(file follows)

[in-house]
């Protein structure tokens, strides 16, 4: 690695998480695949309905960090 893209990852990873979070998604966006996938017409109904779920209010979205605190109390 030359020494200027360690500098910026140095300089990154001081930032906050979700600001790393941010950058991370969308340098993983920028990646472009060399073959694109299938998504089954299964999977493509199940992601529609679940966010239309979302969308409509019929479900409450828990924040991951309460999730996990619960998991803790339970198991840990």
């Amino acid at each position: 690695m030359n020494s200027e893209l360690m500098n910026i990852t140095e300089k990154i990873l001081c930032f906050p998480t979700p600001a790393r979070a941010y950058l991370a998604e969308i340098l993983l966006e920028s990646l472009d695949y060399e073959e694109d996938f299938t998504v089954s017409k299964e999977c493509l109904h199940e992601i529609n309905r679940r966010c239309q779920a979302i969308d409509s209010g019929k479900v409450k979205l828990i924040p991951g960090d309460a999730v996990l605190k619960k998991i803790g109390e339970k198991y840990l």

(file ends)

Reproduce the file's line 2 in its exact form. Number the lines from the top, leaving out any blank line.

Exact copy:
């Protein structure tokens, strides 16, 4: 690695998480695949309905960090 893209990852990873979070998604966006996938017409109904779920209010979205605190109390 030359020494200027360690500098910026140095300089990154001081930032906050979700600001790393941010950058991370969308340098993983920028990646472009060399073959694109299938998504089954299964999977493509199940992601529609679940966010239309979302969308409509019929479900409450828990924040991951309460999730996990619960998991803790339970198991840990």